With divorce, cohabitation, civil unions and gay marriage stretching people’s understandings of marriage, one might expect that the rite of entrance to marriage—the wedding—would also be changing or dwindling toward irrelevancy.
One might think that—unless one has attended a wedding recently. Or stood in a supermarket aisle and observed the expanding rack of bridal magazines. Or heard that the average cost of a wedding is nearly $30,000—and has doubled since 1990. Even if those numbers are inflated—which is likely, since they are reported by a publisher of bridal magazines and benefit the industry by normalizing massive wedding budgets—they point to the trajectory of the modern American wedding.
Three recent books scrutinize the $80 billion wedding industry. Vicki Howard offers a historical survey of the business of weddings; Rebecca Mead provides a journalistic account of the contemporary wedding scene; and Colleen Curran collects women’s stories about weddings. Although none of the writers is equipped to counsel pastors, all of them detail the way in which commercial interests have stepped into what Mead calls the “vacuum of authority” regarding how people should marry. And all of them point to small but promising signs of a movement toward nuptial common sense that questions a climate in which a $15,000 wedding is regarded as frugal.
The wedding industry—that cluster of corporations and individuals that provides products and services to brides and grooms and hopes to hook them as customers for life—is less frequently a target than are the minutiae-obsessed modern brides themselves, also known as “Bridezillas.” They’re the women who throw tantrums if the reception punch doesn’t match the place cards, who make their attendants show up for ten fittings, and who weep if none of the guests remortgage their house to buy the silver tableware on the gift registry. Bridezilla is a figure of such mythic proportions that bridal magazines and Web sites themselves are dishing out advice about how not to be one—which journalist Anne Kingston, in The Meaning of Wife, says is “not unlike a drug dealer expressing worry that his customers might end up addicted.” And while many women of marrying age have at least one story of a friend-turned-wedding-monster, Mead writes that the now fashionable derision of Bridezilla “provides a way to separate off, into safe quarantine, the disconcerting sense that the way we conduct weddings has somehow gone wrong. . . . The Bridezilla caricature is a stand-in representing a much larger anxiety: that we are all living in a Bridezilla culture.”
Many of the writers in Curran’s collection confess to Bridezilla tendencies. “Before I knew it, I was spending all my free time thinking about wedding favors and invitations, centerpieces and bridal registries, cakes and photographers,” writes film critic Carina Chocano in Altared. “And slowly but surely, our wedding took on all the characteristics of a Martha Stewart photo spread. . . . I’d fallen for all of it, like a sucker.”
The “I-wanted-a-simple-wedding-but-ended-up-with-the-cathedral-train” theme is so prevalent in Curran’s book as to render the voices of the authors almost indistinguishable. While Curran’s attempt at diversity is obvious (one essay is by a lesbian, several are by non-white writers, and at least one is written by a thrice-married “encore bride”), and while the authors subscribe to a range of opinions on what constitutes a meaningful wedding, the essays tend to merge into one witty, young-hip-and-urban and mostly forgettable voice. The book does serve as a visual aid for the other two books reviewed here—a flannel graph, of sorts, on which the storyline of modern weddings is performed. But rather than critically engaging the meaning of the wedding or the consumer rites that have sprung up around it, the book seems designed to give brides-to-be a little of the prewedding self-care that the industry itself so champions. Indeed, like many of the proliferating “antibride” and “indie-bride” manuals and Web sites, it seems less about critiquing the frenzy surrounding modern weddings than about participating in it.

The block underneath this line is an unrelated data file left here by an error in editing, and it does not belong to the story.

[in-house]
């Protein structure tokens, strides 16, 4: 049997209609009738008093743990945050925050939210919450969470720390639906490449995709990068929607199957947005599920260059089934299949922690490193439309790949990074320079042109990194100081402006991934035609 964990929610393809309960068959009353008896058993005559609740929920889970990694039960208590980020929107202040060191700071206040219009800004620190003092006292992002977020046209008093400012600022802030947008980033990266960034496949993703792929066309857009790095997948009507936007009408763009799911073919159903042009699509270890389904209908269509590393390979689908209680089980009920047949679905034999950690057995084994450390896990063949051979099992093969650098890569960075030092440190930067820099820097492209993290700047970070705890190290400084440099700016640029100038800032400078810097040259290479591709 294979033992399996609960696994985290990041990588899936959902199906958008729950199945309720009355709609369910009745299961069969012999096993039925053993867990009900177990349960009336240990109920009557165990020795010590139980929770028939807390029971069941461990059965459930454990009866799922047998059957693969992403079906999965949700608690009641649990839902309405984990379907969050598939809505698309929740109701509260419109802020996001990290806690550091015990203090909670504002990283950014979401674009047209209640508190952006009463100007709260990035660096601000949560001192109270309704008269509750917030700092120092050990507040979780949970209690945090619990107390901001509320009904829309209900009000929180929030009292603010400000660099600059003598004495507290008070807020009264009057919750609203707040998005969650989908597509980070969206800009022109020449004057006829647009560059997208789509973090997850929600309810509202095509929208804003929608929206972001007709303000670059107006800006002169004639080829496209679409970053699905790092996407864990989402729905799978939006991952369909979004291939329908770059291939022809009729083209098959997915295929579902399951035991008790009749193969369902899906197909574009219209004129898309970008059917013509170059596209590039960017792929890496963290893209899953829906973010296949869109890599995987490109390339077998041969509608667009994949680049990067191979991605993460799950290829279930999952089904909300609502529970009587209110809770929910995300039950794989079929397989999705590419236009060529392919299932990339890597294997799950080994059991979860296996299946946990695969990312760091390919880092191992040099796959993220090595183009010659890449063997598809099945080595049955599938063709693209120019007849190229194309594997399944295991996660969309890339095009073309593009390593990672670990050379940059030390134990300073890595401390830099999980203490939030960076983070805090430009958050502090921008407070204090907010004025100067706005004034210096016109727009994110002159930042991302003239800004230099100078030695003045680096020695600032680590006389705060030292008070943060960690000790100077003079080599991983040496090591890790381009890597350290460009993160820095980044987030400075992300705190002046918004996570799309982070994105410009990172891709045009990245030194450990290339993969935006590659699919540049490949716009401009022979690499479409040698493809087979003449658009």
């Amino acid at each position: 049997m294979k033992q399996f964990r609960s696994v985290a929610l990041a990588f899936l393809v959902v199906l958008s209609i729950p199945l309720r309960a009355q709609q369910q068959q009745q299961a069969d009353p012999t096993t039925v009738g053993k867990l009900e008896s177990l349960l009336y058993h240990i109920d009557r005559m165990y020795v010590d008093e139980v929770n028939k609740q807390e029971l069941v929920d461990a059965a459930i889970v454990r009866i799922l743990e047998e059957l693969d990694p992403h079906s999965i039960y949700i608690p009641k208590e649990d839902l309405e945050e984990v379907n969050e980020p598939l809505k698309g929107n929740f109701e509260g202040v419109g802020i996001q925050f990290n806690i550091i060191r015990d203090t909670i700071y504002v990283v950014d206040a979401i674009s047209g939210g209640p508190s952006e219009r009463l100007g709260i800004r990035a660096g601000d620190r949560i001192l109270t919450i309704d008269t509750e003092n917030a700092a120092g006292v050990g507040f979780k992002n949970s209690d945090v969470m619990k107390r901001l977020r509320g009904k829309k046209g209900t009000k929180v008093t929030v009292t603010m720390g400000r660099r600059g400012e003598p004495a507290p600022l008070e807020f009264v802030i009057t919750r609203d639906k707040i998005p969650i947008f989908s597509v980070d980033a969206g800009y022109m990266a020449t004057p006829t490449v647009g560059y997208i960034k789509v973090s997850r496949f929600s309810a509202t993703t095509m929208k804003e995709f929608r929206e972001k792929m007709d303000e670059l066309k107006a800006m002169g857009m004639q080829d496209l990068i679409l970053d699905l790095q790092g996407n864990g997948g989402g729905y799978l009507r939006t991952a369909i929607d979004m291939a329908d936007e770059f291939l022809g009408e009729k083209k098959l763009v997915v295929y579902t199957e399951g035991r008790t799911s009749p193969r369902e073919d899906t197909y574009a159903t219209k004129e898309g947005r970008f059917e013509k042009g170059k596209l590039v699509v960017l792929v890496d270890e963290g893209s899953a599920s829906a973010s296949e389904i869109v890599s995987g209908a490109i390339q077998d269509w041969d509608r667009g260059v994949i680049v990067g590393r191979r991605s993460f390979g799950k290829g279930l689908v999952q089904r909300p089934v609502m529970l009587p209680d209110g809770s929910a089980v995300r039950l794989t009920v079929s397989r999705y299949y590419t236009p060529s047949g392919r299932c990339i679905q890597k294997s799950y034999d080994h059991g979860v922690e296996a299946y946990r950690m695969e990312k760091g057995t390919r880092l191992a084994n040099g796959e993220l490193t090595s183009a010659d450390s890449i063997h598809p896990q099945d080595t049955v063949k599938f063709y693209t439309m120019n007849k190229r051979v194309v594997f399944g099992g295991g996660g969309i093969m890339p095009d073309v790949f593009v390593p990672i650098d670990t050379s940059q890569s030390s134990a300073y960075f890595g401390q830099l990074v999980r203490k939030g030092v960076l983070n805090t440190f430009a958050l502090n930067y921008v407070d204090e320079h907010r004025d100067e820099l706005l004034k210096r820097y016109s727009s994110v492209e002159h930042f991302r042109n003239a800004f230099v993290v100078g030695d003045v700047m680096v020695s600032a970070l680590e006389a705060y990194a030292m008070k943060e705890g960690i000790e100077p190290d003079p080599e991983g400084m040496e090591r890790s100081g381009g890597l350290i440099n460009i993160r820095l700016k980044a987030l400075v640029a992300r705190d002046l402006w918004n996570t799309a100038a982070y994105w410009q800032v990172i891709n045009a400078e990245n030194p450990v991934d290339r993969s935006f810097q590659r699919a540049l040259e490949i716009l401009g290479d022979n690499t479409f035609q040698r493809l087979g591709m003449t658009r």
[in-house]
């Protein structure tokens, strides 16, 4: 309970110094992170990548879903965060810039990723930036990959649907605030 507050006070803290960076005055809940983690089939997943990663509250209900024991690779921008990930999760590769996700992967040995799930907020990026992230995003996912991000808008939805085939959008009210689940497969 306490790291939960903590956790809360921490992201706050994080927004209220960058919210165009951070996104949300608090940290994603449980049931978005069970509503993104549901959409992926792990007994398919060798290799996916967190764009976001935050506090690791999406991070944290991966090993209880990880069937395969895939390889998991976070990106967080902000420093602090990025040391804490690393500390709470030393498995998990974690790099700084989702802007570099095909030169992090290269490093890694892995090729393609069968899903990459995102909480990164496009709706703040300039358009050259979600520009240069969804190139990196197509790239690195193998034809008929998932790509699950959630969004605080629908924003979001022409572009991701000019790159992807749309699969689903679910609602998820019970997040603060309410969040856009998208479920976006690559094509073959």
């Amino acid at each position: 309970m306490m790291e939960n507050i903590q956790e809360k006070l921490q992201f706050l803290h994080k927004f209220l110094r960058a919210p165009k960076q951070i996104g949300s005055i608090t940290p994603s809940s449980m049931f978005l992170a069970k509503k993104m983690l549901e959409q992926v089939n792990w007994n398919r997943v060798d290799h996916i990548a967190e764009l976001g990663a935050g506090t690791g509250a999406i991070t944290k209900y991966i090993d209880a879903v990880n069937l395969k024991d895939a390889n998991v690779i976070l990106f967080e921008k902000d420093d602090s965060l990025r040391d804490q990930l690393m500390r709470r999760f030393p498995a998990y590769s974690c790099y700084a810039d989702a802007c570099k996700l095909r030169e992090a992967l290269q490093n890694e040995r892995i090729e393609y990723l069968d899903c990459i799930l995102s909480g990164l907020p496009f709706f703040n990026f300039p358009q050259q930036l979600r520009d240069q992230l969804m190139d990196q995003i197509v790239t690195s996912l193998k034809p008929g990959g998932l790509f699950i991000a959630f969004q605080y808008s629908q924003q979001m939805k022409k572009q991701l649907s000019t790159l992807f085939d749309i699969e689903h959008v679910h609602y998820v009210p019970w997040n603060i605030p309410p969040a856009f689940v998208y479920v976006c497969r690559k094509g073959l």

Howard traces the growth of wedding-related entrepreneurship involving rings, gowns, consultants and catering services. She demonstrates “how the commercial became the cultural—how the rise of consumer capitalism transformed one of life’s most significant, intimate moments.” Using historian Eric Hobsbawm’s notion of invented traditions, Howard illuminates the solution that the wedding industry has worked out concerning its central dilemma: “how to persuade consumers to accept new goods and services in connection with a ritual that was ostensibly ‘traditional’ and ‘noncommercial.’” By conjuring up notions of the traditional wedding as timeless and unchanging, Howard writes, businesses have been able to slip in new products and requirements, resulting in what Mead dubs the “traditionalesque”: “a pleasing mélange of apparently old-fashioned, certainly nostalgic . . . practices that may have little relevance to the past or to the future and are really only illustrative of the present in which they emerge.”
Howard avoids the temptation to which scholars who study consumption sometimes succumb: turning consumers (usually assumed to be female) into unwitting, uncritical creatures who buy whatever producers (usually male) try to sell them. For instance, she uncovers an attempt by jewelers in the 1920s to sell male engagement rings and reports that the women who were supposed to buy the rings for their betrothed just didn’t. Howard also investigates a curious—and, for those distressed by modern wedding mania, hopeful—movement away from lavish weddings at the turn of the 20th century. Partly due to first-wave feminism, which critiqued the traditional gender roles of the big wedding, and partly due to an emerging middle-class aesthetic that valued restraint over gaudy expenditure, a trend toward simple weddings soldiered on for a decade or so. It eventually died at the hands of an ever more muscular wedding industry, with minor resurrections in the early 1970s and now and again in countercultural circles.